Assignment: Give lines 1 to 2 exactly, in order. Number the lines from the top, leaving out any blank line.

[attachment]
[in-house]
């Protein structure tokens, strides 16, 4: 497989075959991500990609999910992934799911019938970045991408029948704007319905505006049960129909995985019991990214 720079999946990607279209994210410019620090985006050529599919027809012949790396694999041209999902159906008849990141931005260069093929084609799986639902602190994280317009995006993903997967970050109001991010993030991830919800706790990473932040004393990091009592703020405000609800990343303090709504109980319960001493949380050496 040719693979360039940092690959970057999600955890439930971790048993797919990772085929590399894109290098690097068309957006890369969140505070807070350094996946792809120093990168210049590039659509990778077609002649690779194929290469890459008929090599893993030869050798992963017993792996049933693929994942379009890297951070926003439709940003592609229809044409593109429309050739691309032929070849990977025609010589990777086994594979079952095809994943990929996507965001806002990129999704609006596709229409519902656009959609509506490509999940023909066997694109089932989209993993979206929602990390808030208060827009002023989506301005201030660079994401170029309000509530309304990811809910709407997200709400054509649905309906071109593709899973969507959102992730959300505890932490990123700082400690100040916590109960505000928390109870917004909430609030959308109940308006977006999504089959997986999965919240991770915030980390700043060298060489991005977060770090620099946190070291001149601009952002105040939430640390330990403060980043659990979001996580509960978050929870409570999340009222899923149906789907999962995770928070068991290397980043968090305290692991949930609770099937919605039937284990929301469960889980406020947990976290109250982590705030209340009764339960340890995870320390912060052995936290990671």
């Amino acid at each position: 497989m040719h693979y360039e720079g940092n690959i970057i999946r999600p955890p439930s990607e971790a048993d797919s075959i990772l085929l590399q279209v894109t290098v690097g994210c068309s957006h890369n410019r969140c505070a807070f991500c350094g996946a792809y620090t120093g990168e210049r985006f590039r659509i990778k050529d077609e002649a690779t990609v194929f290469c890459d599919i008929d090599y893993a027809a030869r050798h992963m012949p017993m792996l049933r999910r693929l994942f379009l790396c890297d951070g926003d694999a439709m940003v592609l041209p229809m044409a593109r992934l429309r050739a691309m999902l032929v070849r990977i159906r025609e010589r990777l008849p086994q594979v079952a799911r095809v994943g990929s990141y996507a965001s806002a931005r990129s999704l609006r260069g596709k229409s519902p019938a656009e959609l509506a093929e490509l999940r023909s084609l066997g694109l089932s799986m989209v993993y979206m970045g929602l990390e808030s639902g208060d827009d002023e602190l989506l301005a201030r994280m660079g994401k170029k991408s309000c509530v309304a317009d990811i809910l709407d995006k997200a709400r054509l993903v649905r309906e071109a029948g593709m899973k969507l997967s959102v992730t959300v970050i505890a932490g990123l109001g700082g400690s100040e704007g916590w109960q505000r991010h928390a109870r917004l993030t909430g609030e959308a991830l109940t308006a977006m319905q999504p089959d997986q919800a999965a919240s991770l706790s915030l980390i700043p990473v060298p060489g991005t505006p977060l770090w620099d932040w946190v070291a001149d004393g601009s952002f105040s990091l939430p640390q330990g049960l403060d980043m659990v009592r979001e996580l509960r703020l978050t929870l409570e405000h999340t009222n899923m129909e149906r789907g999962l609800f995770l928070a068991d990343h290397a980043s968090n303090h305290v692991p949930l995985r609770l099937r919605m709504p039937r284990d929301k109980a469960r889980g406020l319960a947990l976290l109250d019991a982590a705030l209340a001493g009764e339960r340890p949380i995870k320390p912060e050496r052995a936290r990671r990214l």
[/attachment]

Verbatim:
[in-house]
């Protein structure tokens, strides 16, 4: 497989075959991500990609999910992934799911019938970045991408029948704007319905505006049960129909995985019991990214 720079999946990607279209994210410019620090985006050529599919027809012949790396694999041209999902159906008849990141931005260069093929084609799986639902602190994280317009995006993903997967970050109001991010993030991830919800706790990473932040004393990091009592703020405000609800990343303090709504109980319960001493949380050496 040719693979360039940092690959970057999600955890439930971790048993797919990772085929590399894109290098690097068309957006890369969140505070807070350094996946792809120093990168210049590039659509990778077609002649690779194929290469890459008929090599893993030869050798992963017993792996049933693929994942379009890297951070926003439709940003592609229809044409593109429309050739691309032929070849990977025609010589990777086994594979079952095809994943990929996507965001806002990129999704609006596709229409519902656009959609509506490509999940023909066997694109089932989209993993979206929602990390808030208060827009002023989506301005201030660079994401170029309000509530309304990811809910709407997200709400054509649905309906071109593709899973969507959102992730959300505890932490990123700082400690100040916590109960505000928390109870917004909430609030959308109940308006977006999504089959997986999965919240991770915030980390700043060298060489991005977060770090620099946190070291001149601009952002105040939430640390330990403060980043659990979001996580509960978050929870409570999340009222899923149906789907999962995770928070068991290397980043968090305290692991949930609770099937919605039937284990929301469960889980406020947990976290109250982590705030209340009764339960340890995870320390912060052995936290990671």